Cover Photo Credits: ©Séverine Martin on AdobeStock
Today’s marketplace is heavily influenced by the internet, which has changed the way consumers make decisions about their purchases: They won’t rely solely on marketer-generated information only (ads or salespeople). Instead, they look up reviews on sites such as TripAdvisor or HolidayCheck, find more product information or check customer testimonials on e-commerce websites, look at other people’s recommendations, etc. In other words, they turn to eWOM.
eWOM is a powerful market force, because consumers find it an unbiased and trustworthy source of product information. Over the past two decades, a lot of research has investigated the role of eWOM in the marketplace. In this article, we take stock of that knowledge and offer marketers a roadmap about how eWOM works so that they are better equipped to manage this marketplace phenomenon, and, eventually, boost product sales.
What eWOM is not
Before diving into the eWOM phenomenon, it is important to delineate what is eWOM and what it is not. For example, critics’ reviews, electronic recommendation systems, and general chatter on the internet have all been placed under the header of eWOM. Even though these phenomena are related, they are qualitatively different from eWOM. In addition, extant definitions of eWOM have become outdated as they refer to “statements” or “textual postings”, while today’s consumers can engage in eWOM through other formats, such as photos and videos. We therefore introduce a revised definition of eWOM that addresses the confusion about this concept: eWOM is consumer-generated, consumption-related communication that employs digital tools and is directed primarily to other consumers.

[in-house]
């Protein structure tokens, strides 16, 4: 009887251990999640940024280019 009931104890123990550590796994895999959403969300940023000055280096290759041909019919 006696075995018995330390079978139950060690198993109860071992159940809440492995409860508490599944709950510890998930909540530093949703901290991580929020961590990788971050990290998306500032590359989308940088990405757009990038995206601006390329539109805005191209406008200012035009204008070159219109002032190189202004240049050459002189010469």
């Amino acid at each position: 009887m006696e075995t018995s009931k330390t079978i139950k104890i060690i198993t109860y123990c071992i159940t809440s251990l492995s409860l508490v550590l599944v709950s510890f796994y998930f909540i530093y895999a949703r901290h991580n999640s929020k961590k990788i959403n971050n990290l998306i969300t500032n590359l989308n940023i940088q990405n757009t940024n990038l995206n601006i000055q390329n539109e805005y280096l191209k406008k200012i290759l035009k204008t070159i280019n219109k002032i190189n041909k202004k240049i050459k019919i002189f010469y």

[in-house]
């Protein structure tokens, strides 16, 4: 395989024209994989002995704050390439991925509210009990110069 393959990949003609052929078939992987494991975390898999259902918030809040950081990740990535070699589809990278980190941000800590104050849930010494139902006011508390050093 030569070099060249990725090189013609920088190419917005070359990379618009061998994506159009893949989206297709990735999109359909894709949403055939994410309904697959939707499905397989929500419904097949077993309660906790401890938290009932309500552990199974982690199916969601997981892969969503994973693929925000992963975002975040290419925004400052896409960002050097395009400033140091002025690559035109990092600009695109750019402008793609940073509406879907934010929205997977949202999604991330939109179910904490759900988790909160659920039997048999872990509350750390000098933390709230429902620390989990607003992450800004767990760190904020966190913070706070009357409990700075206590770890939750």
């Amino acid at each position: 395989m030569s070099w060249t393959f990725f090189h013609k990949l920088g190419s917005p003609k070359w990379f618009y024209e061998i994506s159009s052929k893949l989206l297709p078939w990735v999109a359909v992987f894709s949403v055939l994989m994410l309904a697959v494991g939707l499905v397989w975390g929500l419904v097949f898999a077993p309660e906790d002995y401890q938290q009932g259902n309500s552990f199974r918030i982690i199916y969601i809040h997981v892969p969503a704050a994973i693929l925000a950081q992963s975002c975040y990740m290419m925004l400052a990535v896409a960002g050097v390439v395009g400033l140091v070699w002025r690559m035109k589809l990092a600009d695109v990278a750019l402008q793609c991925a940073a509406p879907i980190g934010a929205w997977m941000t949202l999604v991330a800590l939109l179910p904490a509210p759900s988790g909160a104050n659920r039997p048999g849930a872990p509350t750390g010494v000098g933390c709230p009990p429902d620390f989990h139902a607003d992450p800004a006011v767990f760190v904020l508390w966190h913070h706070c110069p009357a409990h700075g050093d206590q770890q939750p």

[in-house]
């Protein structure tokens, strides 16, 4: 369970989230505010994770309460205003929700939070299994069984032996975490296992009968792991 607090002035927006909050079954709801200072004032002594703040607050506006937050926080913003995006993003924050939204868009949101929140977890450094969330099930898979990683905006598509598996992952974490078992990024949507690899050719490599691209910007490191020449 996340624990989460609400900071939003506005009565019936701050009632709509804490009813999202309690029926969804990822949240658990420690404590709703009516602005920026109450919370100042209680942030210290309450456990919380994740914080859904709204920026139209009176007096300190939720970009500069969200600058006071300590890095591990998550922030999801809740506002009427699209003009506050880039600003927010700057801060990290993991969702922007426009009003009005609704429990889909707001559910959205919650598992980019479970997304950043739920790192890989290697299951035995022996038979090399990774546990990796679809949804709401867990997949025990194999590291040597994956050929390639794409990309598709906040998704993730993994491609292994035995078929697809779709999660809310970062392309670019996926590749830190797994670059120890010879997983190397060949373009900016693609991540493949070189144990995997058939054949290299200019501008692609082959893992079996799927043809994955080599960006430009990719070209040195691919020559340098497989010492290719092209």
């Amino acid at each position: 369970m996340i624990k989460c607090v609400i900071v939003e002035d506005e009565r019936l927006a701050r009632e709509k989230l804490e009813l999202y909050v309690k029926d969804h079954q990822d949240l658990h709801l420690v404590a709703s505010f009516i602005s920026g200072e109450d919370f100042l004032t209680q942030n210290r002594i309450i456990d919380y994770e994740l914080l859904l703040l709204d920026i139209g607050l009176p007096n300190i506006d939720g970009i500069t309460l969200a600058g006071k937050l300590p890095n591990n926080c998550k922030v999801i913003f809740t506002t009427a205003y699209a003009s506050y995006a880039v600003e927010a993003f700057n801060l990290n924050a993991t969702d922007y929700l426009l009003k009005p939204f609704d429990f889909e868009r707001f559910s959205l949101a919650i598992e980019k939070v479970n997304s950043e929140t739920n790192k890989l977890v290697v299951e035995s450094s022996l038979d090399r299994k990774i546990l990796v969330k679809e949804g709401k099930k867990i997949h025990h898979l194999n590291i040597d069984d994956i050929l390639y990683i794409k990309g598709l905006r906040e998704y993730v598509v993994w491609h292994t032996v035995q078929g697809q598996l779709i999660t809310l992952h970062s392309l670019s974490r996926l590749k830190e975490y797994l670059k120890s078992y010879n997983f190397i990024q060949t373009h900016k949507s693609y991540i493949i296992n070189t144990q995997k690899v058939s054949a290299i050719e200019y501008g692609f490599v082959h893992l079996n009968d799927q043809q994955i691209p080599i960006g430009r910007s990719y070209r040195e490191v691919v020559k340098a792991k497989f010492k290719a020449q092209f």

eWOM is consumer-generated, consumption-related communication that employs digital tools and is directed primarily to other consumers.
This definition allows us to delineate the key components: the source (consumers as senders of eWOM), the message (consumption-related content), the channel (digital conversation tools), and the receiver (primarily other consumers).
The three stages of eWOM
Having defined its key components, we further propose that eWOM consists of three key stages: creation, exposure and evaluation. For eWOM to have an effect in the marketplace, it first needs to be created. Then, consumers need to be exposed to it, because eWOM that is created but not noticed will not have any effect. Finally, for the effect to materialize, consumers need to evaluate the eWOM message and take it into account in their decision-making process.
Throughout these three stages consumers take on a dual role: They are eWOM creators, senders of information, and when they are exposed or evaluating, they are eWOM receivers.
In our literature review, we focused on what we know about consumers’ motivations, opportunities, and abilities to create, be exposed to, and evaluate eWOM. We also described what marketers can do in each of the three eWOM stages to influence consumer motivations, increase their opportunities, and reinforce their abilities as senders and receivers of eWOM.